1. re: huiray

                            Since moving to Denver my tolerance has shot up much higher (I can eat phall now, for instance), though I don't consider myself a hot head per se; having never had ants on a tree before, I wasn't sure whether it was supposed to be spicy or gravied/savory or what...

                            The restaurant that I got it from (delivery) specializes in Dongbei but does do some Sichuan. I like this place a lot generally but this didn't taste like anything, just pan-fried noodles and ground pork, I think (but supposed to be beef?)—no sauce, no onions, no nothing else. I ended up mixing it with guacamole and that was good. Gross, but good.

                            So what's the ideal version like?

                            1. re: tatamagouche

                              For this one I don't think there is any one ideal dish, for me anyway. It just needs sufficient seasoning and taste in the sauce that accompanies the cellophane noodles. If you google it you can see a wealth of slightly different versions and images of the dish. Try it someplace else other than where you've been getting it, or make your own. :-)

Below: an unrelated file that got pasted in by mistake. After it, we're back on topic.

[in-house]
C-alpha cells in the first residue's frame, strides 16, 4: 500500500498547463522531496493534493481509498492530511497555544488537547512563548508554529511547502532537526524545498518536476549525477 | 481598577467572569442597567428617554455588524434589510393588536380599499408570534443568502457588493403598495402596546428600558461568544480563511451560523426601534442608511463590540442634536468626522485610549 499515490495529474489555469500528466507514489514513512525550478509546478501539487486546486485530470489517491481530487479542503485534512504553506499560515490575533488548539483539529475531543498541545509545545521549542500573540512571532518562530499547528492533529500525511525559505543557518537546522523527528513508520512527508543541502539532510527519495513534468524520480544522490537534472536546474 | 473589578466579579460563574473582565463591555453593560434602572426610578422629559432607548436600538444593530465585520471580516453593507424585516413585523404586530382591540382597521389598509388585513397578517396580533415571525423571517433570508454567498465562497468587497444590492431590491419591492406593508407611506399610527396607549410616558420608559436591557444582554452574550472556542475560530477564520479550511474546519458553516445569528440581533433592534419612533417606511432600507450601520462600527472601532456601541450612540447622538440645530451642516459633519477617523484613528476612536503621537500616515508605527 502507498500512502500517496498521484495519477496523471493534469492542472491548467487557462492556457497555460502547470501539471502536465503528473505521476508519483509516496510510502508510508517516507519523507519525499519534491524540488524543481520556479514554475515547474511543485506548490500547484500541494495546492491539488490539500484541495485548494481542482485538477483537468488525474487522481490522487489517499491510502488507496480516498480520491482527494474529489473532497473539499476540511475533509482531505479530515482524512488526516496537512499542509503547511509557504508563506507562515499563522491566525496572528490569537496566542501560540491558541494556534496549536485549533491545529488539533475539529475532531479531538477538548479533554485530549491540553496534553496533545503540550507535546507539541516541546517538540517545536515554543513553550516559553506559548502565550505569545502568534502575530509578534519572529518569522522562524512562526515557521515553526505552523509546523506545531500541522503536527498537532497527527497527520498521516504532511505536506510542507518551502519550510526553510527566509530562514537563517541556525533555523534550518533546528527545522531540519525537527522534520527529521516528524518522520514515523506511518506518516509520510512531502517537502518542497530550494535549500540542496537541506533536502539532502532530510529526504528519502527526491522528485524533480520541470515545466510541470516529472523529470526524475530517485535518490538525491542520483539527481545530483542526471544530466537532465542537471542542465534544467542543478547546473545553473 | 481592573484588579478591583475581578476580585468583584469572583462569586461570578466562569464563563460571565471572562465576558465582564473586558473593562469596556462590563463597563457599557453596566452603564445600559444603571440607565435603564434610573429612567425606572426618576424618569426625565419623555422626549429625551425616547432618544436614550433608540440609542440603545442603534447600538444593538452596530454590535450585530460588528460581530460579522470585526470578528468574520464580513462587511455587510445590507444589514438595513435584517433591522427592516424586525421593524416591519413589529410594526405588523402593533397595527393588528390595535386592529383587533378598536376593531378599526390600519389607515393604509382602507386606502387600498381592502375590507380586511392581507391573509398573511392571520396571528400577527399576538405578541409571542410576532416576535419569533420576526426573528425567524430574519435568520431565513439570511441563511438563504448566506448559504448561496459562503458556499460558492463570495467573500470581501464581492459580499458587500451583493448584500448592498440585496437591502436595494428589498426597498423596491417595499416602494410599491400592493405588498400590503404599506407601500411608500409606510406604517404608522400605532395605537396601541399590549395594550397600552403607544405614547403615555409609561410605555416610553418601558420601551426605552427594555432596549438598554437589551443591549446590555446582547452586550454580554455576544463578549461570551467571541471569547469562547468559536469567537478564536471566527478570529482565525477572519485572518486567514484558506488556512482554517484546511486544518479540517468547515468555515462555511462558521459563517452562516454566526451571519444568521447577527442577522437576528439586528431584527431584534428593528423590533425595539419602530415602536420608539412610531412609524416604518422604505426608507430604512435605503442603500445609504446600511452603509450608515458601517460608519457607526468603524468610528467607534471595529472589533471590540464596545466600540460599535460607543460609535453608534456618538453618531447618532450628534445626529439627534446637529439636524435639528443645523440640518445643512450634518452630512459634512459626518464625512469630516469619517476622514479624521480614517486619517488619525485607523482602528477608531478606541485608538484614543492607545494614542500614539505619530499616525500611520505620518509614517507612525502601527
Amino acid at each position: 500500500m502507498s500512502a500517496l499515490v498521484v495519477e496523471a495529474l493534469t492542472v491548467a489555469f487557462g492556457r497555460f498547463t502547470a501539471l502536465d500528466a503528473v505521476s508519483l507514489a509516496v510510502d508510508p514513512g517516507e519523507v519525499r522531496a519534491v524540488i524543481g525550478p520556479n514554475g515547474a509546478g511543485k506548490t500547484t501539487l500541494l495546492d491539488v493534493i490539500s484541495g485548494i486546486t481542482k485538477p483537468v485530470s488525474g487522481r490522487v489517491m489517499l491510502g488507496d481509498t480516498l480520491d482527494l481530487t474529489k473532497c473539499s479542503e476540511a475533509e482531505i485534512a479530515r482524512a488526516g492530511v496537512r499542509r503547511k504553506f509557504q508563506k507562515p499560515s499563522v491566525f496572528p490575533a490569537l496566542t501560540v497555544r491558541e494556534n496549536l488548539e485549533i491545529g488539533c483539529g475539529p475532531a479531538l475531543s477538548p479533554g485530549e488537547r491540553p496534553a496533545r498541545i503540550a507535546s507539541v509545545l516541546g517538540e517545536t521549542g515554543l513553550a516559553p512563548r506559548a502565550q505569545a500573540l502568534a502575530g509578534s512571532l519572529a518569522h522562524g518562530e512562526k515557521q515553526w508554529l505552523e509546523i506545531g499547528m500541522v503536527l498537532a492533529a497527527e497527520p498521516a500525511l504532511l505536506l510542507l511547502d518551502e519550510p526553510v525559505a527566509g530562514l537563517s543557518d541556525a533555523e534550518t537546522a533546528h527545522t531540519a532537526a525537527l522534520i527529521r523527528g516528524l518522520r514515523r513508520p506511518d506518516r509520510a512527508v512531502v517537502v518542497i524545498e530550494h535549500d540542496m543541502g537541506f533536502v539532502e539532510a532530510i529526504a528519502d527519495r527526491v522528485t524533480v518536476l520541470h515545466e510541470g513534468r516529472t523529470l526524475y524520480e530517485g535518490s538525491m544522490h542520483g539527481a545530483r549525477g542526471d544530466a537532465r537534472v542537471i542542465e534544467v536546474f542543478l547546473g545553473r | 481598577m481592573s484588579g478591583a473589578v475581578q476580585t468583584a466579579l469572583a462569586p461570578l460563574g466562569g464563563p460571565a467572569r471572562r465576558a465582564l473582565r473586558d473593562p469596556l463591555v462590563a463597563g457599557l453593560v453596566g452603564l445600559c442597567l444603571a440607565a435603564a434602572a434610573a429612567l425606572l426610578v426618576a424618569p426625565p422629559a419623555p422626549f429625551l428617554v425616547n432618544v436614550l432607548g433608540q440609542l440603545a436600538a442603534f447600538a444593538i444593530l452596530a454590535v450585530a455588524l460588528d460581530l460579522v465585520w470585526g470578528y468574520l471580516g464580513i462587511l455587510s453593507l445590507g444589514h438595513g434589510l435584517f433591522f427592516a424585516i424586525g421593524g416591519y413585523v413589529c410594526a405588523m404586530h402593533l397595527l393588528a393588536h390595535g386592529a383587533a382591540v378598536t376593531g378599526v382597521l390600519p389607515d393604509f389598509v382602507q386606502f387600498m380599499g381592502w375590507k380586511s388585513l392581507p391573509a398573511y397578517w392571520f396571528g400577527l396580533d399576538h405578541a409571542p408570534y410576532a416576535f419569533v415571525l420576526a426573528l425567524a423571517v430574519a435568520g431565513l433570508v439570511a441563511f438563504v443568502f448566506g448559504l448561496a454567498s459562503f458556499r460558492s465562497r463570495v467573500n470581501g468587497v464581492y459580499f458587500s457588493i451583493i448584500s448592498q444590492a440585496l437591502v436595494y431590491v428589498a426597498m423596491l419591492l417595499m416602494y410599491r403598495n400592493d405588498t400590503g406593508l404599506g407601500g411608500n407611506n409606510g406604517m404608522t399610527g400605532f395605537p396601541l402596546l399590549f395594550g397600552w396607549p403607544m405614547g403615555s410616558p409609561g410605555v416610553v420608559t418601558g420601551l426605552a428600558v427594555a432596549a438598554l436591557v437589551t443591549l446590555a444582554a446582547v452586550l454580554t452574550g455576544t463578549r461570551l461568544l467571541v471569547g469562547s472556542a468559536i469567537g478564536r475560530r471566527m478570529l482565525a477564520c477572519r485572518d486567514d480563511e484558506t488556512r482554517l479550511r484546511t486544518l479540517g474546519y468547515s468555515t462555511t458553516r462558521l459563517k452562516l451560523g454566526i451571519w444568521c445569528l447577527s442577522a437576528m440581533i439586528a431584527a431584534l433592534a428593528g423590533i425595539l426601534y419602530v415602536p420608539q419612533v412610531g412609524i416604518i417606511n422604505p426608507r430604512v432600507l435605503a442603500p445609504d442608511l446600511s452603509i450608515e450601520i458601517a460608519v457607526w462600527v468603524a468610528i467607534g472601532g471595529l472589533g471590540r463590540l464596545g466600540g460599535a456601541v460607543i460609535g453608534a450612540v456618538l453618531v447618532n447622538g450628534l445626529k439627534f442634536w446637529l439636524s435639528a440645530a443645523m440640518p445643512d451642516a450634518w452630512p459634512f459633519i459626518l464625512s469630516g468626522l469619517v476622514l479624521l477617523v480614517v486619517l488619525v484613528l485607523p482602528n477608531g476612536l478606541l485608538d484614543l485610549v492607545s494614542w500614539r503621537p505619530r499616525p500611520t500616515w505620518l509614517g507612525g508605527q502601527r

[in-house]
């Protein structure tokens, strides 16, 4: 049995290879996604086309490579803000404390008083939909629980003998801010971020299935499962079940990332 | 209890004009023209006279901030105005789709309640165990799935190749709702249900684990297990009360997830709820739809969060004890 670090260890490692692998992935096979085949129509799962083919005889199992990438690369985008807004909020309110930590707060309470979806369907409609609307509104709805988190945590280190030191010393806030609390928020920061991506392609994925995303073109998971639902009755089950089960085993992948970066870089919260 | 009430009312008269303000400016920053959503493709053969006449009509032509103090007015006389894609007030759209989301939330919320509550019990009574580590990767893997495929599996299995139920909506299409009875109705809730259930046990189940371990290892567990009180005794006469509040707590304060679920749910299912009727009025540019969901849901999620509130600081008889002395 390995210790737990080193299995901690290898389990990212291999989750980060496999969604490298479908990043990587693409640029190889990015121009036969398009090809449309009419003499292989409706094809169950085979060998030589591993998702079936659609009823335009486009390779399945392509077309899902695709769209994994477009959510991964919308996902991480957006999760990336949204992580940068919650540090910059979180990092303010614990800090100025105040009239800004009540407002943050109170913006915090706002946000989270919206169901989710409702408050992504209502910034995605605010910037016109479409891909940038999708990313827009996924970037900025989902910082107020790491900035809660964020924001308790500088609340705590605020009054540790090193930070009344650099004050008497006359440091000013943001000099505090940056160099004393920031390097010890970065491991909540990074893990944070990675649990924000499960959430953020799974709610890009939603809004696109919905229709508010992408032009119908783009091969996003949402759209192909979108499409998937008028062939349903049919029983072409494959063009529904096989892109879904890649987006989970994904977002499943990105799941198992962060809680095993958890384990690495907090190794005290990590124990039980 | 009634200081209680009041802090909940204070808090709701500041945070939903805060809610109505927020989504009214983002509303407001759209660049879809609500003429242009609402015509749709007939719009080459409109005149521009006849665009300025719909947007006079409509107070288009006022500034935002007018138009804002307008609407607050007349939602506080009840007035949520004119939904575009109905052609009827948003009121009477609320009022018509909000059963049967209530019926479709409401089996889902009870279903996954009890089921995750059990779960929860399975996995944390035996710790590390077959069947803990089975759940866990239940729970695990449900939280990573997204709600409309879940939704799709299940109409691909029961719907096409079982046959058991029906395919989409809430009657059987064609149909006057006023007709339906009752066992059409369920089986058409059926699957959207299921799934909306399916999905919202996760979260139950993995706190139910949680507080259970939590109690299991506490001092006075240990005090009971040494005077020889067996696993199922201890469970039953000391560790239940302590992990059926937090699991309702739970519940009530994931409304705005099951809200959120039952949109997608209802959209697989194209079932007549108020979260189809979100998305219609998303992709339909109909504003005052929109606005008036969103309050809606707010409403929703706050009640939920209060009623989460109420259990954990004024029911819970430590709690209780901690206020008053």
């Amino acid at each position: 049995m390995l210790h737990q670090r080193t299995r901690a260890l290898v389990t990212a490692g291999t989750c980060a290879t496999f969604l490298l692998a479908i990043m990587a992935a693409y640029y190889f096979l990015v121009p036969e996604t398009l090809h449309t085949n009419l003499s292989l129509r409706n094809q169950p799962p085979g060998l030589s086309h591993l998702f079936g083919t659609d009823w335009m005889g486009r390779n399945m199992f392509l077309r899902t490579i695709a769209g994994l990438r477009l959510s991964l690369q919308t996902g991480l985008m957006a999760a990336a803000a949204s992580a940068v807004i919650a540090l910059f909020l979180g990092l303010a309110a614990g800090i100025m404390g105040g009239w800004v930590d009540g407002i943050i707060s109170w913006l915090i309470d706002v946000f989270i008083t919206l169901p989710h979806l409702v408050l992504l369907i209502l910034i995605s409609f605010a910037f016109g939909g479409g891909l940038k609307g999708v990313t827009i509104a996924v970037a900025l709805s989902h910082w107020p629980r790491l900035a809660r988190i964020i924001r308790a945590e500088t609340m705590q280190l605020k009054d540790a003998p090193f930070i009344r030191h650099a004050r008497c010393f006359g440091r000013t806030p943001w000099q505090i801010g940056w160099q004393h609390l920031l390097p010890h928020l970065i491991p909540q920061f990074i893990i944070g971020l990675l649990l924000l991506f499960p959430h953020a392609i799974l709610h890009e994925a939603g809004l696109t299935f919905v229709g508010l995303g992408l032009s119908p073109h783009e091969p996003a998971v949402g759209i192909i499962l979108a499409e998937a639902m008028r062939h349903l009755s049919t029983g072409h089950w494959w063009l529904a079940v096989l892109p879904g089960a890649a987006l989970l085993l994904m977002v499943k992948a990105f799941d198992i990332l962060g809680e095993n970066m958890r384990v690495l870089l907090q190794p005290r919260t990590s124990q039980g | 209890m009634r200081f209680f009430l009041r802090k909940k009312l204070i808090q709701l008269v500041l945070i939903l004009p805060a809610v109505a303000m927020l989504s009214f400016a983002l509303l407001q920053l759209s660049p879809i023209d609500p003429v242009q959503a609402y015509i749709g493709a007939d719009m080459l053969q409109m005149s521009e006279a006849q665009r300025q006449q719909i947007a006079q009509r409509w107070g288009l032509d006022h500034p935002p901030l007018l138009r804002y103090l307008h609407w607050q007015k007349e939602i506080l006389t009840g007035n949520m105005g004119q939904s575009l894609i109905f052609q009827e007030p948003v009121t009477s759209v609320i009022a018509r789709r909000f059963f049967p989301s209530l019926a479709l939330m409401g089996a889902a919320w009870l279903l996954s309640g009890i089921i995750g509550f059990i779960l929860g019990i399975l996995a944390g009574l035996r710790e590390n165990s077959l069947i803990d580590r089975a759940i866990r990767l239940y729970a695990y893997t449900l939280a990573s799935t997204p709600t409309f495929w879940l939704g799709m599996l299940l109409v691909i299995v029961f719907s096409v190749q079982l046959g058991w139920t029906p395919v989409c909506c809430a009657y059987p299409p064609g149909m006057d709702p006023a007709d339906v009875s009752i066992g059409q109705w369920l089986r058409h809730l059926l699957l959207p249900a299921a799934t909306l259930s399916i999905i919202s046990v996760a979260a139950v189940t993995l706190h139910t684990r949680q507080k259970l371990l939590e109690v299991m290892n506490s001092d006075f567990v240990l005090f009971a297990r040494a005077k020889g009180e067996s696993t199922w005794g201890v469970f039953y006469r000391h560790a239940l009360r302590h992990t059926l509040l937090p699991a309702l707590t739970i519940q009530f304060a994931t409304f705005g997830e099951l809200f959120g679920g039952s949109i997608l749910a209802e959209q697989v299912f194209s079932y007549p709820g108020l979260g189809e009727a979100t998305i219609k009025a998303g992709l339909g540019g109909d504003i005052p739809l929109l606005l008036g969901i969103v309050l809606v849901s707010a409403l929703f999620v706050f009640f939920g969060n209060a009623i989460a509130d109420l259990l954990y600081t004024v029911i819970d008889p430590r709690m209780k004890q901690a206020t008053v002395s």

p.s. "pan-fried noodles"? Were they crispy flour/egg noodles? Or cellophane/mung bean/glass noodles - puffed up in oil (they won't just "pan-fry"); or pliable/softened/sauce-swollen? The dish is traditionally made with cellophane noodles, usually softened/sauce-swollen rather than puffed.

                              Here's a link to images of the dish:

                                1. re: tatamagouche

                                  Sounds like you got an inferior and lackadaisical version. (Also from your earlier description) Try it someplace else, or make it yourself. Recipes are easily found and easy to execute. In fact, bestirred by this subthread, I whipped up a batch myself last night - using Guilin Chili Sauce as the base for the sauce. Yum. :-)

                                  1. re: huiray


                                    They do some things really well, and others...not.

                        2. Instant ramen smashed in its own bag, and eaten like a bag of potato chips.

                          1 Reply
                          1. re: ipsedixit

                            Or if your local Asian supermarket carries it, Prince brand of instant noodle mini bag snacks, imported from Taiwan, designed to be eaten the way you described it.

                          2. 肉絲炒麵 (juilenne pork, cornstarch, mushroom slivers, scallions, bean sprouts, on top of crispy egg noodles)


                            1. I love me some yakisoba.